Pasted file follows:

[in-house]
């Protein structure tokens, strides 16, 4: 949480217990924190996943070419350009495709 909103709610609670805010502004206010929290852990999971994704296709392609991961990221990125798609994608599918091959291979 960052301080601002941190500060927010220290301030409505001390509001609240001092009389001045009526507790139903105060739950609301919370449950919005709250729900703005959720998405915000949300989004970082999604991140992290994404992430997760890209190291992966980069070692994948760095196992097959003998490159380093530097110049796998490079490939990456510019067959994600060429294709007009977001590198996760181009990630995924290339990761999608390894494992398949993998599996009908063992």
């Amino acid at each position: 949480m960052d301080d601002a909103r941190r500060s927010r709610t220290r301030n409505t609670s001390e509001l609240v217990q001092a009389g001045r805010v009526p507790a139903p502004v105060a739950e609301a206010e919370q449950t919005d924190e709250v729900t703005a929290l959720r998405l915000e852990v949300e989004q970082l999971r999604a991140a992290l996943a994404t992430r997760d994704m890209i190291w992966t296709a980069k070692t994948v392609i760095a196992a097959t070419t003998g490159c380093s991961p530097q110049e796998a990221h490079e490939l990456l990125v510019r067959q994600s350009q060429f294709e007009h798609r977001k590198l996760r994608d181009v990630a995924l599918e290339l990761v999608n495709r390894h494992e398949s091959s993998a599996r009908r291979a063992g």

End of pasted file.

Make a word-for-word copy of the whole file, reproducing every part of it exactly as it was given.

[in-house]
């Protein structure tokens, strides 16, 4: 949480217990924190996943070419350009495709 909103709610609670805010502004206010929290852990999971994704296709392609991961990221990125798609994608599918091959291979 960052301080601002941190500060927010220290301030409505001390509001609240001092009389001045009526507790139903105060739950609301919370449950919005709250729900703005959720998405915000949300989004970082999604991140992290994404992430997760890209190291992966980069070692994948760095196992097959003998490159380093530097110049796998490079490939990456510019067959994600060429294709007009977001590198996760181009990630995924290339990761999608390894494992398949993998599996009908063992």
């Amino acid at each position: 949480m960052d301080d601002a909103r941190r500060s927010r709610t220290r301030n409505t609670s001390e509001l609240v217990q001092a009389g001045r805010v009526p507790a139903p502004v105060a739950e609301a206010e919370q449950t919005d924190e709250v729900t703005a929290l959720r998405l915000e852990v949300e989004q970082l999971r999604a991140a992290l996943a994404t992430r997760d994704m890209i190291w992966t296709a980069k070692t994948v392609i760095a196992a097959t070419t003998g490159c380093s991961p530097q110049e796998a990221h490079e490939l990456l990125v510019r067959q994600s350009q060429f294709e007009h798609r977001k590198l996760r994608d181009v990630a995924l599918e290339l990761v999608n495709r390894h494992e398949s091959s993998a599996r009908r291979a063992g």